THE DHAMMAPADA

Symbolic of Buddhist Wheel of Life

The following pages feature verses from The Dhammapada which may be downloaded in their PDF format. The Dhammapada is a collection of aphorisms that illustrate the Buddhist dhamma or moral system.

Quotations (verses 1, 3-5, 42) are taken from: MascarĂ³, Juan, trans. The Dhammapada: The Path of Perfection. London: Penguin Books, 1973.

All other verses (unless otherwise noted) are used with permission from the following source: The Dhammapada: The Buddha's Path of Wisdom, translated from the Pali by Acharya Buddharakkhita, with an Introduction by Bhikkhu Bodhi (Kandy: Buddhist Publication Society, 1985).*  

"In the Dhammapada we can hear the voice of Buddha," writes Juan MascarĂ³. "This gospel of light and love is amongst the greatest spiritual works of man. Each verse is like a small star and the whole has the radiance of eternity."  

*Source: Transcribed from the print edition in 1996 by a volunteer under the auspices of the DharmaNet Transcription Project, with the kind permission of the BPS. Last revised on 23 April 2012. Permission is granted to copy, reformat, reprint, republish, and redistribute this work in any medium whatsoever, provided that: (1) one only makes such copies, etc. available free of charge and, in the case of reprinting, only in quantities of no more than 50 copies; (2) one clearly indicates that any derivatives of this work (including translations) are derived from this source document; and (3) one includes the full text of this license in any copies or derivatives of this work. Otherwise, all rights reserved. ©1985 Buddhist Publication Society.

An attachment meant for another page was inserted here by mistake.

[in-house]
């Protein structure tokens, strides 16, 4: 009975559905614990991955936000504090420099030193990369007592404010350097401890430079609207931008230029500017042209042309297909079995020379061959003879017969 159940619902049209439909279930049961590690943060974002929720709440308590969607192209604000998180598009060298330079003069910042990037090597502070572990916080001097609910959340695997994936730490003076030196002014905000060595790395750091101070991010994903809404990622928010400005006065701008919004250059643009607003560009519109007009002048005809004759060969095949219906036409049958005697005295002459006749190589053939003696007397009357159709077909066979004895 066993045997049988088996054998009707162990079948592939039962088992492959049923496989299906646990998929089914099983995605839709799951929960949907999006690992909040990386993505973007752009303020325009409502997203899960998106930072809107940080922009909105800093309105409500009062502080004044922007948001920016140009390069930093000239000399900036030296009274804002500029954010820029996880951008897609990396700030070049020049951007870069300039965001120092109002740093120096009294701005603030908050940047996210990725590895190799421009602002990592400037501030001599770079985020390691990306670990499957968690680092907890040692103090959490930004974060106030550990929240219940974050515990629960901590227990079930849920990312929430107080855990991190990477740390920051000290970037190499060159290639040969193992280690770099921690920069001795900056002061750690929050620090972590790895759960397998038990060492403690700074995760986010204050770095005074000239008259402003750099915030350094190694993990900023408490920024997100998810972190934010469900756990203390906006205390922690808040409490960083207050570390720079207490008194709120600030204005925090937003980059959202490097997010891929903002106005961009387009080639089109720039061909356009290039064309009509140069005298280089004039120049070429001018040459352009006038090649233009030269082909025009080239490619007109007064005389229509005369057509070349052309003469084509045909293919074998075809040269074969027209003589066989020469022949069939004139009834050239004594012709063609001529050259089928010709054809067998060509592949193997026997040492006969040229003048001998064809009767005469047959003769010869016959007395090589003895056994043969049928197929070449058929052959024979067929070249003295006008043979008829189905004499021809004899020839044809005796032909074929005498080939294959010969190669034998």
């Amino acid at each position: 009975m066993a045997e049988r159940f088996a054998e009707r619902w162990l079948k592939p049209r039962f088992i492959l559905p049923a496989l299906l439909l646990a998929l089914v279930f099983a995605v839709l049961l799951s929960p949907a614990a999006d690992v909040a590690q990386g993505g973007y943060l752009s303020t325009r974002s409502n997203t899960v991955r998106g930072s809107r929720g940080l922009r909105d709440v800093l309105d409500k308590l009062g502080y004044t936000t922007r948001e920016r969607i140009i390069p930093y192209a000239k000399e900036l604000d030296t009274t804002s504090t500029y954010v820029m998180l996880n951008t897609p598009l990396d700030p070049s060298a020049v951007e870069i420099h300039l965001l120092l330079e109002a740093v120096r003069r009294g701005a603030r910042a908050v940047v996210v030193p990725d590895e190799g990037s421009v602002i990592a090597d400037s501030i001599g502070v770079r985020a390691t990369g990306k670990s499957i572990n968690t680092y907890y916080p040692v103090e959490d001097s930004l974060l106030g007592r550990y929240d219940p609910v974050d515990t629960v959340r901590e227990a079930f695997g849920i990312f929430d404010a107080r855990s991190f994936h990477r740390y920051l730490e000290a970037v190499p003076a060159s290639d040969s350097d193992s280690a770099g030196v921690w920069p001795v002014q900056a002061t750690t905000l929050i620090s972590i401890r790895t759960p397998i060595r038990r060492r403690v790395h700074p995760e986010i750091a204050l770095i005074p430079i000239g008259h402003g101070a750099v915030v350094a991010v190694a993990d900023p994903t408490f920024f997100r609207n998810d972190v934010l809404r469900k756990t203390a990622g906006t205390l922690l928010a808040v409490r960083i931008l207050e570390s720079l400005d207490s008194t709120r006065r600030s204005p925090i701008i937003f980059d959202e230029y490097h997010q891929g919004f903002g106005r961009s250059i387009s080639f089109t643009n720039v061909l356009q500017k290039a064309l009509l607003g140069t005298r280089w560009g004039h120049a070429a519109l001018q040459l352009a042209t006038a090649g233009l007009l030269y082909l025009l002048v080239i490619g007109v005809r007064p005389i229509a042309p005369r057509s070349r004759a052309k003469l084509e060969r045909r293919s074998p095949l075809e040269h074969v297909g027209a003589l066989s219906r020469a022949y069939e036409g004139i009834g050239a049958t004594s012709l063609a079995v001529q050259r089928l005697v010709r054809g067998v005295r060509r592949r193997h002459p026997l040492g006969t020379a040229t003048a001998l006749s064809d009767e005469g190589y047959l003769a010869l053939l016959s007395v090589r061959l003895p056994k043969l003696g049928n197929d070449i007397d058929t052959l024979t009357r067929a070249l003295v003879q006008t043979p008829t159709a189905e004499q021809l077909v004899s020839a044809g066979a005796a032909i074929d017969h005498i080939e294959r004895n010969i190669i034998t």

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Embracing a vision of enlightenment and transformation 

 Lotus Flower

THE LOTUS FLOWER

In Buddhist perception the lotus flower has special significance. The efforts towards spirituality may be compared to the idea of applying fertiliser to a lotus flower which grows out of mud in a swamp, so that emerging from the surrounding muck of worldly passions will spring a beautiful flower of spirituality, blossoming to enlightenment. Here the 'muck' or mud can be compared to our physical body; the emerging lotus flower can be compared to the developing (budding) perceptions of our minds. The 'fertilising' relates to the direct application of exercise to the goal in view. The fully opened lotus would be the full expression of the Buddha-mind now visible as a beautiful lotus flower in full bloom. 

Davis, John R. The Path to Enlightenment: Introducing Buddhism. London: Hodder & Stoughton, 1997. 

 

 

 

 Making sense of life and reality 

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Enlightenment is seeing reality as it is seeing and accepting people, places, and things as they are